Mississippi Cultural Crossroads (Port Gibson, MS)


Two young actors on stage, one standing on a small box holds the other by his shoulders forcing him to lean back, the backdrop has words written on it: Peanut, butter and has the drawing of a jar

Under the guidance of director David L. Crosby, Peanut Butter and Jelly Theater actors perform Be a Reader for elementary schools in Mississippi and Louisiana. Photo courtesy of Mississippi Cultural Crossroads

Mississippi Cultural Crossroads (MCC) began in 1978 to encourage the children of economically poor, rural Clairborne County to explore and appreciate the arts and culture of the community. Over the past 25 years, MCC provided programs in the arts and humanities for young people to celebrate their heritage, develop their talent, and find new means of personal expression.

In FY 2003, MCC received an NEA Arts Learning grant of $25,000 to further two of its youth programs: Peanut Butter & Jelly (PB&J) Theater and Summer Art. The theater program brings theater professionals together with high school students to create and perform productions for young children. The productions are performed in the home community and throughout areas in Mississippi and Louisiana, reaching an average of 4,000 audience members. The summer art program provides artists-in-residency to teach the participants painting, drawing, and other visual arts forms over a three-week period.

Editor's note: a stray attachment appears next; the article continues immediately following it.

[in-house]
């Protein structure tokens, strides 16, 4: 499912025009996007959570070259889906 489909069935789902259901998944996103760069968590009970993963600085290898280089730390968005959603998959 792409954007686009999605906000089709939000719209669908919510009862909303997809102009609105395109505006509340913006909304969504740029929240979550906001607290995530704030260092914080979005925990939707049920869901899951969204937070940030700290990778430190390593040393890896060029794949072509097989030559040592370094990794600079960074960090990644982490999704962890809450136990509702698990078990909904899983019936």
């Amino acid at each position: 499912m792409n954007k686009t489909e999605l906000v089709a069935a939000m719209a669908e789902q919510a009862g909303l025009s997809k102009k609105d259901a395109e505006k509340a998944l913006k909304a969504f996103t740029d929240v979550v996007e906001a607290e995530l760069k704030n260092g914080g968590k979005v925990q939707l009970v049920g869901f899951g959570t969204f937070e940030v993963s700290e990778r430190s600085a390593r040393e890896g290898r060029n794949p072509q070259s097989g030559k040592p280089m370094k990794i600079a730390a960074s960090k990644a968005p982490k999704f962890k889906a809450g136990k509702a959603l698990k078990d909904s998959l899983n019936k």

The NEA grant provided support for the 2003 and 2004 seasons of PB&J Theater and the 2004 Summer Art program. Under the guidance of director David L. Crosby, the PB&J performed Be a Reader in 2003, a show that used poems, folktales, stories, and songs to emphasize good reading skills. In 2004, PB&J Theater again toured the popular show with a new cast. Auditions began in April and rehearsals started June 1. Performances in the local community started June 14 and then traveled throughout the state. For the 2004 Summer Art program, artist-in-residence Dennis Sullivan will work in half-day sessions with approximately 25 elementary-age children on the basic concepts of drawing and painting.

(From the 2003 NEA Annual Report)